Jim Biggs, one of the first Black Basketball players at UW–Madison, takes a jump shot. 1958 Badger Yearbook, courtesy of UW Archives.

In December of that same year, Badger athletics would again respond questionably to racist Southern policies. Ahead of a game at Rice University, the men’s basketball team stayed in a hotel in Houston, but Jim Biggs and Ivan Jefferson—the first African American players in Badger basketball history[18]—“were obliged to spend the night at Texas Southern university, a Negro college in Houston.”[19] As in the Miami case, UW was evidently more focused on its players’ ability to compete than on higher-level social justice concerns. When the University scheduled the game against Rice roughly eighteen months prior, Biggs and Jefferson were not yet enrolled, and “there was ‘no consideration’ of the possibility” that the Badger men’s basketball team might one day include Black players.[20] Upon realizing the week before that lodging for the Rice game would be a problem, Coach Bud Foster had addressed the situation with the team, who decided to proceed with the contest.[21] Wisconsin athletic director Ivan Williamson stated that the administration would “give consideration to the situation” if Badger athletics encountered such issues again,[22] and before the end of 1958, the UW athletic department decided, “Wisconsin teams will no longer play at schools where team members are segregated or discriminated against.”[23]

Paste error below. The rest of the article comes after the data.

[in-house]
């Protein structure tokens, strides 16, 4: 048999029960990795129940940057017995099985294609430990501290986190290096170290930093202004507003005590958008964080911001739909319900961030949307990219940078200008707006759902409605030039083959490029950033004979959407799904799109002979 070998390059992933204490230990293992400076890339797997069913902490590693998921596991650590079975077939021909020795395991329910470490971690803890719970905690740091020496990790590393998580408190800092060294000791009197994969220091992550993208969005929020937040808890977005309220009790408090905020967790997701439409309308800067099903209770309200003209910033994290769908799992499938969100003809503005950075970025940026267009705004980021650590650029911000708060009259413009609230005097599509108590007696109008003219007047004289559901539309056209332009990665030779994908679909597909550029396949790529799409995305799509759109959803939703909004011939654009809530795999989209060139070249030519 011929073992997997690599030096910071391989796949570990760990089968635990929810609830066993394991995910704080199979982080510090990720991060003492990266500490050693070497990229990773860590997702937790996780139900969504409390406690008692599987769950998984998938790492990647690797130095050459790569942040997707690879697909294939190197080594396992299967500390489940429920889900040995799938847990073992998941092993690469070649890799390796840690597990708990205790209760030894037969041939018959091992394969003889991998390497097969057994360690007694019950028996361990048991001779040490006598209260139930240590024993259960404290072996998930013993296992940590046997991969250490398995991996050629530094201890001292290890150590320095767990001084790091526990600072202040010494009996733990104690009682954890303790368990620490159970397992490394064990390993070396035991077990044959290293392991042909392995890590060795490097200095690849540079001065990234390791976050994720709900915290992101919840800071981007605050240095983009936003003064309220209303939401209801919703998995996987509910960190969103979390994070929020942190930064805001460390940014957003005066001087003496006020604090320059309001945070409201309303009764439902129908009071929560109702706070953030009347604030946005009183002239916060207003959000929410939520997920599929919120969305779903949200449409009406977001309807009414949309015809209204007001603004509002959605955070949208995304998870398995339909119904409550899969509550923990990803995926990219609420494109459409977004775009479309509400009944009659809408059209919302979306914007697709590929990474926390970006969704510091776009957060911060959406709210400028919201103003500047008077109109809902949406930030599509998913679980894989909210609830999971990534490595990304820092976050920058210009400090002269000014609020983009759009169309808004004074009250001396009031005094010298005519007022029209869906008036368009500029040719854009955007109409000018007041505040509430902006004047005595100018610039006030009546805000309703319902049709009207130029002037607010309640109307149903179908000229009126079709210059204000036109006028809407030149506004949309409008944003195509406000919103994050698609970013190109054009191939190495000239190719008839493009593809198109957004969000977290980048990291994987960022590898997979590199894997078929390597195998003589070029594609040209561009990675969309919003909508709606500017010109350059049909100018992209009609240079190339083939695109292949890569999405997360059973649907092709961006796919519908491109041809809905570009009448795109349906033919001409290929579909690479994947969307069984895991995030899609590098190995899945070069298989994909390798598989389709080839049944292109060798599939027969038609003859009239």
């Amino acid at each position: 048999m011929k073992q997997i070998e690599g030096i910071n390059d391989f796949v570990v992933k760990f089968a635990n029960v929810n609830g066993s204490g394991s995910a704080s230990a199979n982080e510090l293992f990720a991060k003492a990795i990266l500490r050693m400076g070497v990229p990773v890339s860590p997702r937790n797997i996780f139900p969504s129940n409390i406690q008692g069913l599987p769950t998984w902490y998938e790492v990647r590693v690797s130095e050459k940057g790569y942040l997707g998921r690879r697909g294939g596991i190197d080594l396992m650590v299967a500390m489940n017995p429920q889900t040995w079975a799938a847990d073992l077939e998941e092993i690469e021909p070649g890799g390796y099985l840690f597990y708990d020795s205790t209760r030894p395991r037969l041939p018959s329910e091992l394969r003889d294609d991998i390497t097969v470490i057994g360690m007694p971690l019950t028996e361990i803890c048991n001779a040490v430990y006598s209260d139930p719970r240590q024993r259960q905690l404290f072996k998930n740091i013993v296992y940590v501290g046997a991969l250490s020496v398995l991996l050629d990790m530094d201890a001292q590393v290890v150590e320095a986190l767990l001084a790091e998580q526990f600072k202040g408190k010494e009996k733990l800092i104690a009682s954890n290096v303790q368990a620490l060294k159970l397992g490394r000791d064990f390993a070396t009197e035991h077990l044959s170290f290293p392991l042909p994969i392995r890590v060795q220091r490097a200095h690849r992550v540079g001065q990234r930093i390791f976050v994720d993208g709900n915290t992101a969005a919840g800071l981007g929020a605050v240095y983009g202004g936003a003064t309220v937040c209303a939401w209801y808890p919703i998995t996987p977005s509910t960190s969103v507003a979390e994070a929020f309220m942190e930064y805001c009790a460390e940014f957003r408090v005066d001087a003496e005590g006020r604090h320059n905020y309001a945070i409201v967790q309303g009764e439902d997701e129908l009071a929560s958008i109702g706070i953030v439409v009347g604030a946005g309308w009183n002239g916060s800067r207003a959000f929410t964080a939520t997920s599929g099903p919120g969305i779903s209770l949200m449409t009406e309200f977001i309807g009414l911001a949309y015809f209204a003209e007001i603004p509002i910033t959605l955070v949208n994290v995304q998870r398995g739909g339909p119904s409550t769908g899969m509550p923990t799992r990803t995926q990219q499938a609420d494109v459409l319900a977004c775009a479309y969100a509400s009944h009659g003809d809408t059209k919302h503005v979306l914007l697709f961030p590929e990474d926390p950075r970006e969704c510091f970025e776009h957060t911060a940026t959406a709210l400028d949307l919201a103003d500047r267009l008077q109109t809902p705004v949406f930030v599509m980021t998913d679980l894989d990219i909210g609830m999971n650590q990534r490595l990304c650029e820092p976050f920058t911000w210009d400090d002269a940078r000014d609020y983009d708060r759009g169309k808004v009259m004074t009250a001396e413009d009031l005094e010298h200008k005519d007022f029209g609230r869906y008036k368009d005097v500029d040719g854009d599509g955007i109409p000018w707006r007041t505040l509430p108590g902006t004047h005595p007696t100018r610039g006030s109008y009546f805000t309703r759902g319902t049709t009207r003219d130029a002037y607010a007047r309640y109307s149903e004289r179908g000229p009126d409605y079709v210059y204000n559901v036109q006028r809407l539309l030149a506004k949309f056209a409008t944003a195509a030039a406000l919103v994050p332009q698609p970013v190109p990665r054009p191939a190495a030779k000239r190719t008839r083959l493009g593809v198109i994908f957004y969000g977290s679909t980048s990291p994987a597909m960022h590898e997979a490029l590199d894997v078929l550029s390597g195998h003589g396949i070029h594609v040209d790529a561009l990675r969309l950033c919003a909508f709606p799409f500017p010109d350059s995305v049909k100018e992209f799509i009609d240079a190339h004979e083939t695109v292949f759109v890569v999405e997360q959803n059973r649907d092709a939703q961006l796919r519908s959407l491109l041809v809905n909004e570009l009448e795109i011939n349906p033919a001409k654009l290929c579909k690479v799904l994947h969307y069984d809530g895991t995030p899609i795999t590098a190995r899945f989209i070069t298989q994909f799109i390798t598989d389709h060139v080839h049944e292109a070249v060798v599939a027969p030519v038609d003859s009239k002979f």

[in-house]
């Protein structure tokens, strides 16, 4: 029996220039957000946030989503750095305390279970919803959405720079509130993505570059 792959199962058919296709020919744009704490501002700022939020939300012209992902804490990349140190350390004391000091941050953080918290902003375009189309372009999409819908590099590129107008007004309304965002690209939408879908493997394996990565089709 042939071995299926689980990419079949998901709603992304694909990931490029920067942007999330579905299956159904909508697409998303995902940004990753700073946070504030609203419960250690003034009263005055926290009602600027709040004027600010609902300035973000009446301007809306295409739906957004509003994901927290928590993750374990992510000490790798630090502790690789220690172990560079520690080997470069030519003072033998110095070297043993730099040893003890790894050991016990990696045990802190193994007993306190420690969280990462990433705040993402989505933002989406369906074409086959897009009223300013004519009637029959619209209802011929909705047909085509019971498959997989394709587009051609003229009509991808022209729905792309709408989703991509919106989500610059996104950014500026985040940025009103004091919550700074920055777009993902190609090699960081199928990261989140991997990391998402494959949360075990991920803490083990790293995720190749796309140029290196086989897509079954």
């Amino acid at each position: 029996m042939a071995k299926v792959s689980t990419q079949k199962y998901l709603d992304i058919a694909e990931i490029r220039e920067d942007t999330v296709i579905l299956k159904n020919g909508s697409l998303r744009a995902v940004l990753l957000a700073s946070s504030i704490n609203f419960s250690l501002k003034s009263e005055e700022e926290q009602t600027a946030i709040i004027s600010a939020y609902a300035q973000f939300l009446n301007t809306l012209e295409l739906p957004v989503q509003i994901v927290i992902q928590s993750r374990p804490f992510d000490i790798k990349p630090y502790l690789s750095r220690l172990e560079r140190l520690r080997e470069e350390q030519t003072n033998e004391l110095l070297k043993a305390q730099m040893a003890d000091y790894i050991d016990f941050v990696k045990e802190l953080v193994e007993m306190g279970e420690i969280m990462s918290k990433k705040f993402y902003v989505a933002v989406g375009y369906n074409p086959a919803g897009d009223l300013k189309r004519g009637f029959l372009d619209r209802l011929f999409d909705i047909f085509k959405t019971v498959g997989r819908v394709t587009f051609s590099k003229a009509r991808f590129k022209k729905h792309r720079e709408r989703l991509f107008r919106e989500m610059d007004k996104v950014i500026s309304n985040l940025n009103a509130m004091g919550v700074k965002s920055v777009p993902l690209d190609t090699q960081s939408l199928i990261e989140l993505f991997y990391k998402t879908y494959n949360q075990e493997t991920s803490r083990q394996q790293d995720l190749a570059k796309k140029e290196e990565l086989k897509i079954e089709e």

Ivan Jefferson poses holding a basketball with Coach Al Hovland.
Ivan Jefferson, one of the first Black Basketball players at UW–Madison, poses with Coach Al Hovland. 1958 Badger Yearbook, courtesy of UW Archives.